I was delighted when UK online centres decided to make their bid for the Digital Mentor fund from CLG, inspired by the community initiative to take a policy initiative by the scruff of the neck over at DigitalMentor.org.
Now the bids are in, all that those who are involved can do is sit and wait. In the meantime, though, Helen has provided us with her learning points from the process. I have summarised them below – to read the detail you need to visit the post, where you’ll also find a nice video taken by David Wilcox.
- Partnership is a much better way to do things
- It takes loads of time to develop ideas in this kind of forum
- Social media helped me to put aside prejudices and listen to all comments with an open mind and a receptiveness to learn
- It’s really hard to balance open debate and to provide structure for a constructive discussion
- Not everyone likes using social media to develop bids
- The journey’s been fun but arriving will be better
It’s good to see plenty of new content being added to the Voicebox blog – the home of the UK online centres and Citizens Online bid for the CLG digital mentor fund.
For example, Mike Amos-Simpson on ‘What is Open Collaboration?‘:
I find the idea of developing and running a programme in the open very attractive for lots of reasons. There’s a sense of it being more ‘honest’, there’s the opportunity that even if you’re not directly involved you can contribute, there’s a degree of accountability with people allowed to freely add their views, and of course there’s the potential to bring on board a far wider range of expertise than you could with a traditional closed collaboration.
And Gail Bradbrook on ‘Research and Mapping Objectives‘:
I think we need to develop an open and flowing process, so that we get as much quality information as possible to understand the types of projects that exist, why they exist (what drives them) and what the benefits are as well as disadvantages in the process, in particular focused on sustainability. What we can learn that is good for training others and what training needs may exist. What else do people think we need to find out?
If you would like to add your voice to the, er, box then just get in touch with email@example.com!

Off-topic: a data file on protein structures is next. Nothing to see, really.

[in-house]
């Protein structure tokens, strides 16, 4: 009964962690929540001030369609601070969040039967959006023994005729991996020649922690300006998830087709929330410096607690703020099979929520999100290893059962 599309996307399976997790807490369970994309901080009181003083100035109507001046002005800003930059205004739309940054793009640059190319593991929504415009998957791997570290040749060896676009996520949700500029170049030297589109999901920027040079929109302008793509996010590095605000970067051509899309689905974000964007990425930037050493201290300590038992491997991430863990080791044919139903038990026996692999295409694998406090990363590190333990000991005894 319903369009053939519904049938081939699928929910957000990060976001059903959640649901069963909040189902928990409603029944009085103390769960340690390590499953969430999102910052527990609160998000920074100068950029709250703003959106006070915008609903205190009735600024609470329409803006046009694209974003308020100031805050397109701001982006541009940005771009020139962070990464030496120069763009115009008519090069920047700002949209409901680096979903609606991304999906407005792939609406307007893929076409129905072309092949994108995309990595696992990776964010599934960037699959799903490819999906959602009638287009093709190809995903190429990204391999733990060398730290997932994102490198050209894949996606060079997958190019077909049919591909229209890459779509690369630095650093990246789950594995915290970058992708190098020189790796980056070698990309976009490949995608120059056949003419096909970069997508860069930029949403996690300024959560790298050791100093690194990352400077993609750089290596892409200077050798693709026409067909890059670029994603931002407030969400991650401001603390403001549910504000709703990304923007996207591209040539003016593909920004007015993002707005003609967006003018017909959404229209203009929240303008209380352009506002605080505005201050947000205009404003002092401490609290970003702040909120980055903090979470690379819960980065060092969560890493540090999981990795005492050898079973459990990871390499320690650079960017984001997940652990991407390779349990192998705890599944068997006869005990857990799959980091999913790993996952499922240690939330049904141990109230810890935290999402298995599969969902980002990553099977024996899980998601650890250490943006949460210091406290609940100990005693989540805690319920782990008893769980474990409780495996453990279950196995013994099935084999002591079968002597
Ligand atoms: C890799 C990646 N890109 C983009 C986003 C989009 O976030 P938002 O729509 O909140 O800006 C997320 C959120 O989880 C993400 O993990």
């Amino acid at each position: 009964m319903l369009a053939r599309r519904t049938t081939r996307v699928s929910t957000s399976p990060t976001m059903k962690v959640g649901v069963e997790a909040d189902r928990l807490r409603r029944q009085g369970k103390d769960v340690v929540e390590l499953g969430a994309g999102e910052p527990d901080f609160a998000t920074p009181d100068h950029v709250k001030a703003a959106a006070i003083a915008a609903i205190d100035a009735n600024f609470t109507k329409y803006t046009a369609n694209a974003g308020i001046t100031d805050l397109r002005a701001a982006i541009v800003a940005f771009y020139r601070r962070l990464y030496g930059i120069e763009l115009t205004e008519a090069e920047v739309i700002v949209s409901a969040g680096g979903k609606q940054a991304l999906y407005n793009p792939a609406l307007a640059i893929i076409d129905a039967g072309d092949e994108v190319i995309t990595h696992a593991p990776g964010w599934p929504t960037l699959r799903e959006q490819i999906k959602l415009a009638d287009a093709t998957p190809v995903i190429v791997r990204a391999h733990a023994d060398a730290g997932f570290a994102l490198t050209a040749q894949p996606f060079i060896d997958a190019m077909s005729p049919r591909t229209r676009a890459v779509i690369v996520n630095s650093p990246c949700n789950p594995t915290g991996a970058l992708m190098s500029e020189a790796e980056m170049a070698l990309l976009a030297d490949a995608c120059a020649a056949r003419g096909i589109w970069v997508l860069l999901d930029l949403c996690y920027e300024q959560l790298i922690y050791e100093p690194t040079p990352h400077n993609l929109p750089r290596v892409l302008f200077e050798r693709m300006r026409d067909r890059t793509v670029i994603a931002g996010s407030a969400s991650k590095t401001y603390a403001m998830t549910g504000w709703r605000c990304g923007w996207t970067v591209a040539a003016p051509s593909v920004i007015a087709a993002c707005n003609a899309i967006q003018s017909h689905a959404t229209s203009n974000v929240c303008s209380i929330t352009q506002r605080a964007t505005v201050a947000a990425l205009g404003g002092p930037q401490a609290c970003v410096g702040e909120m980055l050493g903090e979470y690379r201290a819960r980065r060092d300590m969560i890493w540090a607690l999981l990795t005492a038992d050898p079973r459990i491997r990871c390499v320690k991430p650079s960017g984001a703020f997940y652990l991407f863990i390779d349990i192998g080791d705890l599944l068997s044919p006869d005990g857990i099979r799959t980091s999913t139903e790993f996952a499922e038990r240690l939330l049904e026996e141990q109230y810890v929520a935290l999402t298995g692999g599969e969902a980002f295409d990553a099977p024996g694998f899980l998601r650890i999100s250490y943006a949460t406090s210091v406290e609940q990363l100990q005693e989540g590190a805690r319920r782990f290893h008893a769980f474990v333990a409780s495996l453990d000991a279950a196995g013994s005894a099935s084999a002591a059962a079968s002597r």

I am enjoying helping with the Voicebox bid for the CLG digital mentor project: those involved like Helen, Anne and Ben from UK online centres are so enthusiastic and eager for the open, collaborative approach they are taking to succeed.
Here’s a video of Helen Milner talking about the Voicebox bid:
As part of the tendering process, all interested parties had to submit an expression of their interest to CLG to advance to the next stage. Voicebox has done just that, and what’s more, they have posted the content of their EoI on their blog! Great work!
Also on the blog, Voicebox are keen for people to post their thoughts on digital mentoring, whether in their big picture thread, or by adding thoughts about any of the work packages that have been identified so far. This can be done by leaving comments on existing posts – which quite a few people have started to do already – or by contacting the team using firstname.lastname@example.org to write a whole new post.
Here’s a second video, which features, from left to right, Paul Henderson of Ruralnet, me, and Nick Booth. We’re talking somewhat disruptively about whether digital mentors would be better off without CLGs money… it’s all David Wilcox‘s fault, who was encouraging us to be naughty.
Anyway, part of the reason I included this video is for the benefit of readers of this blog who haven’t met me yet and who assume I am significantly older than I am. It happens a lot.